Authors

  1. Thompson, Elizabeth M. RN, CNOR, MSN

Article Content

Recently, reports on hand-washing compliance and a Joint Commission alert discussing disruptive behavior caught my attention. While healthcare institutions, and specifically the perioperative setting, are focused on new technology and complex organizational quality improvement processes to increase efficiency and promote better patient outcomes, we might do well to return our focus to the basics.

  
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Old issues still need attention

The Joint Commission notes that disruptive behavior contributes to medical errors, poor patient satisfaction, adverse outcomes, increased cost of care, and loss of staff.1 As a result, The Joint Commission recommends that institutions develop codes of conduct and a process for dealing with inappropriate behavior.

 

Hand washing is a continuous focus in healthcare, especially in the surgical suite, and with good reason. (See SSIs: What are the host factors? on page 10.) Hospital-acquired infections affect approximately 2 million people in the United States and kill about 90,000 people.2 These are staggering statistics. The CDC and the World Health Organization (WHO) have specific, detailed guidelines on how and when to wash your hands and the use of alcohol-based hand sanitizers.

 

These issues are't new. Semmelweiss identified hand washing as a method of preventing infection transmittal in 1848 and codes of conduct are as old as civilization. While the effects of lateral violence and poor hand washing techniques are well documented and have demanded attention for many years, great strides haven't been forthcoming. Human behavior is difficult to manage and, judging from the history of these two issues, very difficult to change.

 

Learning from our youth

While others are affected by these issues, changes in behavior need to be internalized and valued by the individual healthcare worker. I am always a little uncomfortable as a professional and as an educator to have to instruct or reinforce the importance of hand washing after using the restroom and before returning to work after lunch. If this behavior isn't ingrained into our consciousness as children, our nursing curriculum reinforces and educates us on the effects of poor hand washing on our patients. It's equally disconcerting to have discussions on "nurses eating their young" and verbal abuse from other clinicians.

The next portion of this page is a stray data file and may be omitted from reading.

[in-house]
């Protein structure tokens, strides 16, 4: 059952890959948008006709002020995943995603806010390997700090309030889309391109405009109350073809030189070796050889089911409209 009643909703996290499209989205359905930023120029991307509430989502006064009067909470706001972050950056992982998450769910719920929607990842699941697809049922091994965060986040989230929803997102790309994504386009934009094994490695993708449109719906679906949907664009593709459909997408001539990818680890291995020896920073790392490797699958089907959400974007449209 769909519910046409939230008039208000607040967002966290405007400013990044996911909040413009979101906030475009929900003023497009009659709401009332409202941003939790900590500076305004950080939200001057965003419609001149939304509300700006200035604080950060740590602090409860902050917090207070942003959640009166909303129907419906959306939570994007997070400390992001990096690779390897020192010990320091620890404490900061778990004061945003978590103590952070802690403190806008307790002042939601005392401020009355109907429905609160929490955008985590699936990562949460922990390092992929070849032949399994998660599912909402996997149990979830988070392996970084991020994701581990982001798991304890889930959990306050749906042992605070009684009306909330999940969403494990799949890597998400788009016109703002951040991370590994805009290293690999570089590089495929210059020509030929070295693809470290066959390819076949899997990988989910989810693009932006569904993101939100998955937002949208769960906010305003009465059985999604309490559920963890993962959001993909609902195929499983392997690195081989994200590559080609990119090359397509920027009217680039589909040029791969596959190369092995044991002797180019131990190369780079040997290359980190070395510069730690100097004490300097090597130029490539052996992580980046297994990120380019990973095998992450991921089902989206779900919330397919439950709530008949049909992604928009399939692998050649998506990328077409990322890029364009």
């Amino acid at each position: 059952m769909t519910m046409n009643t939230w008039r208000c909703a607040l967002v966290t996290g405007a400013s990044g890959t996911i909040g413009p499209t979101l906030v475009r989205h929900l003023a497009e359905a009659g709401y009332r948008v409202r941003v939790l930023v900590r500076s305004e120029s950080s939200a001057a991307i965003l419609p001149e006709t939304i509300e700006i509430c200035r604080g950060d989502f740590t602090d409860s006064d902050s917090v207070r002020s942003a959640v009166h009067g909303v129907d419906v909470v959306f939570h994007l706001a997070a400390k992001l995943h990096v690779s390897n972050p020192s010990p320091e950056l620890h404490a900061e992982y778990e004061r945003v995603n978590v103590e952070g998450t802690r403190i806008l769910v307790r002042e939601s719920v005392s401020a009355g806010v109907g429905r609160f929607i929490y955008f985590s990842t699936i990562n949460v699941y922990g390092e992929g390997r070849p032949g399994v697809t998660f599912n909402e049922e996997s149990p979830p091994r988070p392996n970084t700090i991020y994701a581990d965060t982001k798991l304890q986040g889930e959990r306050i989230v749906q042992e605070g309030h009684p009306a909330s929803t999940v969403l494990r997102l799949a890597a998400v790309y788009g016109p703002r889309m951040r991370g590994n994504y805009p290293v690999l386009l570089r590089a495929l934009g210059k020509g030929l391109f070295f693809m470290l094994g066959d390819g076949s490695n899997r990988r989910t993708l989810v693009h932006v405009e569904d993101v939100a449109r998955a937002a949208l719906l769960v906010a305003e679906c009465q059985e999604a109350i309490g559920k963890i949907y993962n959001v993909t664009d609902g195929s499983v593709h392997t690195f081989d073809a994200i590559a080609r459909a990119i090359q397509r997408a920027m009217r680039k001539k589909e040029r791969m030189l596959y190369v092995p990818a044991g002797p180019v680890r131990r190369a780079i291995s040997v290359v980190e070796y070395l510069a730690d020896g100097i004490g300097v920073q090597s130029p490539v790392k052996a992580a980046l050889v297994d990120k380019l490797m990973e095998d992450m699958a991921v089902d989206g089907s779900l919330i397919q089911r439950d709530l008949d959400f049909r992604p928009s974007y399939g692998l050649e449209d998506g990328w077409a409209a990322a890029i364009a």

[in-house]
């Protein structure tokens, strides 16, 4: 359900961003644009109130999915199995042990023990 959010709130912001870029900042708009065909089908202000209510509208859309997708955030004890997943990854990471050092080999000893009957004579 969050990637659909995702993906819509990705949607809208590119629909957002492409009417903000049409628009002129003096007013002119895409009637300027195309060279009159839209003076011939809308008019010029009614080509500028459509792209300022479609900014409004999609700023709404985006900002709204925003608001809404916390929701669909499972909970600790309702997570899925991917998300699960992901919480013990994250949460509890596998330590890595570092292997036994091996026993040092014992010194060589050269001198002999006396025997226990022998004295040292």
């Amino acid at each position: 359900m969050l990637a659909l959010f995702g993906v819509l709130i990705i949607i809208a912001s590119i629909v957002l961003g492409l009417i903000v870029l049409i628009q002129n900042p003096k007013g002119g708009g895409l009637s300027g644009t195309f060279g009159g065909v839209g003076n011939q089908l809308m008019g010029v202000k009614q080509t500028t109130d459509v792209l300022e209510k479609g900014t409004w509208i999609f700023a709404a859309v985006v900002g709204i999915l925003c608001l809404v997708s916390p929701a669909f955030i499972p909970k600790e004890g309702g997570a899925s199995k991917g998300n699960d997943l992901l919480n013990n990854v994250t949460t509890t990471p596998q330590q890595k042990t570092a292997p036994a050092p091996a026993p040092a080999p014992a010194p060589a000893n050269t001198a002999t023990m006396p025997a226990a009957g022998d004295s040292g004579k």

In an area so focused on aseptic technique and teamwork, it would seem surgery should be the last place where these types of reinforcement are needed. Maybe we should take our guidance on behavior and conduct from Robert Fulgrum's short essay, All I Really Need to Know I Learned in Kindergarten.3 The lessons learned early in our childhood, some of which are (in part) cited here from his essay, seem especially applicable:

 

Share everything. Play fair. Don't hit people. Put things back where you found them. Clean up your own mess. Don't take things that aren't yours. Say you're sorry when you hurt somebody. Wash your hands before you eat. Flush.3

 

It would seem that adhering to the golden rule and basic hygiene has as much an effect on patient outcomes as new technology or organizational quality-improvement processes.

 

Elizabeth M. Thompson, RN, CNOR, MSN

 

Editor-in-Chief, Nursing Education Specialist, Mayo Clinic, Rochester, Minn. ORNurse@wolterskluwer.com

 

REFERENCES

 

1. Advisory Board Daily Briefing, Joint Commission alert warns bad behavior undermines care quality. Available at: http://www.advisory.com. Accessed July 10, 2008. [Context Link]

 

2. Quoc V, Nguyen MD. Hospital-acquired infections. Available at: http://www.emedicine.com/ped/TOPIC1619.htm. Article Last Updated: Aug 21, 2007. Accessed July 23, 2008. [Context Link]

 

3. Fulgrum R. All I really need to know I learned in kindergarten. Available at: http://www.webtree.ca/inspiration/allireallyneedtoknow.htm. Accessed July 23, 2008. [Context Link]